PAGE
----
Human Population and Environment

Syllabus Prescribed
Unit 7: Human Population and the Environment
‡ Population growth, variation among nations ‡ Population explosion ± Family Welfare Program ‡ Environment and human health ‡ Human Rights ‡ Value Education ‡ HIV/AIDS ‡ Women and Child Welfare ‡ Role of Information Technology in Environmental and human health ‡ Case studies.

The issue of numbers!
We started 20th century with <2 billion people and ended it with 6 billion and still counting We may reach 8.9 billion by 2050 ± virtually all increase in the developing countries which are already densely populated and straining to meet needs In industrial countries population almost stopped growing ± have only 20% of world population but account for 2/3rd world¶s energy use and for creation of pressure on water, forests, fisheries and other renewable resources What will happen at 9 billion population with a greater proportion striving to improve their standards of living and catching up with the developed world

The issue of numbers!
Population affects every environmental issue and it is impossible to achieve sustainability until population stability is achieved Demographic transition ± shift from high birth and death dates to low birth and death rates ± has brought stable populations to the industrialized world What should be done to bring the developing countries through this transition and have stable population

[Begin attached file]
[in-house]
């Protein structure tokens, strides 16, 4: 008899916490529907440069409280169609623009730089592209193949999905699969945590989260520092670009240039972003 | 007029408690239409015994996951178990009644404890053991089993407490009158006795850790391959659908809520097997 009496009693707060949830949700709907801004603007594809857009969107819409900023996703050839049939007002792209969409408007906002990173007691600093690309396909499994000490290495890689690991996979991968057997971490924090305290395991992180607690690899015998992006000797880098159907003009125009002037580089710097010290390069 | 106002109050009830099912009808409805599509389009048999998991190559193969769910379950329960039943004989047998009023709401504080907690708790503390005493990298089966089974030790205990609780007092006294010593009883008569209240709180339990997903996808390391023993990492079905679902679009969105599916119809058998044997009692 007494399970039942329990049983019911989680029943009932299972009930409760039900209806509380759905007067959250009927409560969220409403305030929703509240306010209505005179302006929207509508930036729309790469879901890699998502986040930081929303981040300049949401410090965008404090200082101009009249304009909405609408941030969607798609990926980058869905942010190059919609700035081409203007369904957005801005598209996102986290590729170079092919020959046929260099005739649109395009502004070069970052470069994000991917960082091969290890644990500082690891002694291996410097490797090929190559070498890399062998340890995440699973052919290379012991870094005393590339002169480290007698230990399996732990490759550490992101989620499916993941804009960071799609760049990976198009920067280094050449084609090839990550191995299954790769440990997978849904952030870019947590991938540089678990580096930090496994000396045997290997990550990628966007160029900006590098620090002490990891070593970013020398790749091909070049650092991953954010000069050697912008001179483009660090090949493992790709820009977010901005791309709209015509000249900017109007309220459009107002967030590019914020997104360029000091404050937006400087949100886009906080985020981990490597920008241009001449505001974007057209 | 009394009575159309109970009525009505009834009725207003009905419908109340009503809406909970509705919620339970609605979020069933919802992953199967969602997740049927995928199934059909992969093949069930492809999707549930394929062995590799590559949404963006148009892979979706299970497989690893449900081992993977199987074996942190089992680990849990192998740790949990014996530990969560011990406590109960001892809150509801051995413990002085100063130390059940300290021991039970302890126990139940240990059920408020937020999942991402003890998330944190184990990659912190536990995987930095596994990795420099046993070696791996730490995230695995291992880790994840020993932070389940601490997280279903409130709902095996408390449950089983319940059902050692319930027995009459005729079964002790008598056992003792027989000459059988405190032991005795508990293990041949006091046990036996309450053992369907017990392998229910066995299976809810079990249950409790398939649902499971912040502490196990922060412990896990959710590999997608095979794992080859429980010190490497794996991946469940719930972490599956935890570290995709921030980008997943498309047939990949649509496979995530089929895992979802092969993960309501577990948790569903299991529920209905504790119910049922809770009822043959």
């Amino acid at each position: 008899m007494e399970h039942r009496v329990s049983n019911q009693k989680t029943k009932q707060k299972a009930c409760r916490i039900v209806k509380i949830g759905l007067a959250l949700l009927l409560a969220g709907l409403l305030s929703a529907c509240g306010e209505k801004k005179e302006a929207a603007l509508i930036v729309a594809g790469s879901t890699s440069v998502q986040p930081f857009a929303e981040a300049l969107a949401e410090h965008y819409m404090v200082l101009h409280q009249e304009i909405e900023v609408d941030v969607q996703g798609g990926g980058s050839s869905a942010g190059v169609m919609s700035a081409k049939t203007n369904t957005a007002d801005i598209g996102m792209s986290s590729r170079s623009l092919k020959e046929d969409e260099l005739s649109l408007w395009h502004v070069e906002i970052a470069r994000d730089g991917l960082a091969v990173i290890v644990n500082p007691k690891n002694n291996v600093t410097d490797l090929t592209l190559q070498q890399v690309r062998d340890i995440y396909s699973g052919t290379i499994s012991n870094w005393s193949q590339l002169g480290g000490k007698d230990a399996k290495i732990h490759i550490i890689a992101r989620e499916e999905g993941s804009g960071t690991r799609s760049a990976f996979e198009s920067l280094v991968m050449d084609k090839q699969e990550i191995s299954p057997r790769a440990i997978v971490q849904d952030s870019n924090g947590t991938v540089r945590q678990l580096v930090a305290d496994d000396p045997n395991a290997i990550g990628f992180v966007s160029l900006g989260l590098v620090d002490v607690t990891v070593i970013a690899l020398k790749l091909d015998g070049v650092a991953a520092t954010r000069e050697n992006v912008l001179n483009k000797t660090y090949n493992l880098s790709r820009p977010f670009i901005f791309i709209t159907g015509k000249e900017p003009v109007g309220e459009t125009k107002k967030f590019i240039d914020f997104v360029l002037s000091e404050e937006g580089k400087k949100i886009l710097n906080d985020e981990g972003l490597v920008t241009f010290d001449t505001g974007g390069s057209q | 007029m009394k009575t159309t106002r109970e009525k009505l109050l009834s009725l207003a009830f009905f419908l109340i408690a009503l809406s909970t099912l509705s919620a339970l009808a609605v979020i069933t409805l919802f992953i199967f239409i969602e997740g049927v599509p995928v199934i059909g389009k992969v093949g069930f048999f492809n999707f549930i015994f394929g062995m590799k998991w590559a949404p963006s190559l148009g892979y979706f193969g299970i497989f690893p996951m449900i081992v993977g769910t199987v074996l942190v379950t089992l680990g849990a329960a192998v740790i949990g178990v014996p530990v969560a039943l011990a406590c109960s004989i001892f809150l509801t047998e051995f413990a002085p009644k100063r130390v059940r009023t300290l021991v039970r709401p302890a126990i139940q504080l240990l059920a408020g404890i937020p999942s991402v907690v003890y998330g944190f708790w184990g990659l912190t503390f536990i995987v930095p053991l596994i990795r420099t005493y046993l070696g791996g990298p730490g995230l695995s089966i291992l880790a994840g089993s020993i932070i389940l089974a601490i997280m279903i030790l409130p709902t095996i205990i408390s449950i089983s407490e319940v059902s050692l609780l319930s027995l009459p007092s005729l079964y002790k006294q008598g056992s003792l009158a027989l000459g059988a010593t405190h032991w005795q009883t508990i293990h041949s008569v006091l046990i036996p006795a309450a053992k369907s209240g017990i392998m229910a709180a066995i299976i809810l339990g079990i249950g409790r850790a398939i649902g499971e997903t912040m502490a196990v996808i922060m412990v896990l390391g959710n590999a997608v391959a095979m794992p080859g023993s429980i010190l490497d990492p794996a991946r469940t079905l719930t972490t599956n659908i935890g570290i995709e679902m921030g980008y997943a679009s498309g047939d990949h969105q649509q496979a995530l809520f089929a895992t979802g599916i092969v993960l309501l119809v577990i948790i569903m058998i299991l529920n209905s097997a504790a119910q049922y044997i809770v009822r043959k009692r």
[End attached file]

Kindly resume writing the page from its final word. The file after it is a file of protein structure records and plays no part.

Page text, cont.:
Human population expansion
Until the beginning of 1800s population increased slowly and variably with periodic setbacks In 1830 it reached 1 billion and took 100 years to reach 2 billion by 1930 Its next doubling was within 45 years (reached 3 billion by 1960 and 4 billion by 1975) By 1999 it reached 6 billion (reached 5 billion by 1987) and growing at the rate of 77 million per year According to UN projections world population may pass 7 billion in 2013, 8 in 2028, 9 in 2052 and finally level off at around 10 billion by end of 22nd century (declining fertility rates are assumed)

Why human population expanded
Slow and fluctuating population growth prior to 1800s was due to
± Prevalence of fatal diseases (smallpox, diphtheria, measles and scarlet fever) ± Epidemics of diseases (black plague, typhus, cholera, etc.) ± Famines High reproductive rates were almost balanced by high mortality

After 1800s population began growing exponentially due to
± Development of vaccination and immunization ± Starting of treatment of sewage and drinking water ± Discovery and use of antibiotics ± Improved nutrition All these resulted in spectacular reductions in mortality rates while birth rates remained high

Why human population expanded
Population growth rate peaked at 2.1% per year during 1960s and then started declining due to
± Total fertility rate decline - in 1960s it was 5 and since then declined to 2.8 ± But absolute number addition peaked in 1980s at 87 million per year and then started declining

Whether the earth can sustain the additional numbers